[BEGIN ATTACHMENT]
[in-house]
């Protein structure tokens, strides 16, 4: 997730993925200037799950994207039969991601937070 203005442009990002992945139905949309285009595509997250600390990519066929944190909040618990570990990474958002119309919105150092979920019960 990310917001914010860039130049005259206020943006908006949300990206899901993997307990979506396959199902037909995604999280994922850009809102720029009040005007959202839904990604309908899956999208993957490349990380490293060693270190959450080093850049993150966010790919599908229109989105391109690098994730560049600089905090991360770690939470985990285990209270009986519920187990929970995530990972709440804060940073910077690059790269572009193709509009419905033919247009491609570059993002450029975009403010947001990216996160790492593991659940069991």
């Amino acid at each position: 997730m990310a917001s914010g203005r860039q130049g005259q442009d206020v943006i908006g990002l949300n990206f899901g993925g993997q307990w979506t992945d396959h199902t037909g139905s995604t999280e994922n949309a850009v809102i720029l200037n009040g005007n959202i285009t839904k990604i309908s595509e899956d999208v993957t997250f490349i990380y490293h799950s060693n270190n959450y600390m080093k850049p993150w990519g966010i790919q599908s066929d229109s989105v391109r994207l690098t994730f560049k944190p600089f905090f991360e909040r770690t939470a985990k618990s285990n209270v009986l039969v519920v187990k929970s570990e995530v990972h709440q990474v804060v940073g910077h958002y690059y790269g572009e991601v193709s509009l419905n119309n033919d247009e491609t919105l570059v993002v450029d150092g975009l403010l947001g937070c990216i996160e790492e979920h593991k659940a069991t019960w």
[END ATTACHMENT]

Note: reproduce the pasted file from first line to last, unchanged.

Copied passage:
[in-house]
């Protein structure tokens, strides 16, 4: 997730993925200037799950994207039969991601937070 203005442009990002992945139905949309285009595509997250600390990519066929944190909040618990570990990474958002119309919105150092979920019960 990310917001914010860039130049005259206020943006908006949300990206899901993997307990979506396959199902037909995604999280994922850009809102720029009040005007959202839904990604309908899956999208993957490349990380490293060693270190959450080093850049993150966010790919599908229109989105391109690098994730560049600089905090991360770690939470985990285990209270009986519920187990929970995530990972709440804060940073910077690059790269572009193709509009419905033919247009491609570059993002450029975009403010947001990216996160790492593991659940069991």
């Amino acid at each position: 997730m990310a917001s914010g203005r860039q130049g005259q442009d206020v943006i908006g990002l949300n990206f899901g993925g993997q307990w979506t992945d396959h199902t037909g139905s995604t999280e994922n949309a850009v809102i720029l200037n009040g005007n959202i285009t839904k990604i309908s595509e899956d999208v993957t997250f490349i990380y490293h799950s060693n270190n959450y600390m080093k850049p993150w990519g966010i790919q599908s066929d229109s989105v391109r994207l690098t994730f560049k944190p600089f905090f991360e909040r770690t939470a985990k618990s285990n209270v009986l039969v519920v187990k929970s570990e995530v990972h709440q990474v804060v940073g910077h958002y690059y790269g572009e991601v193709s509009l419905n119309n033919d247009e491609t919105l570059v993002v450029d150092g975009l403010l947001g937070c990216i996160e790492e979920h593991k659940a069991t019960w």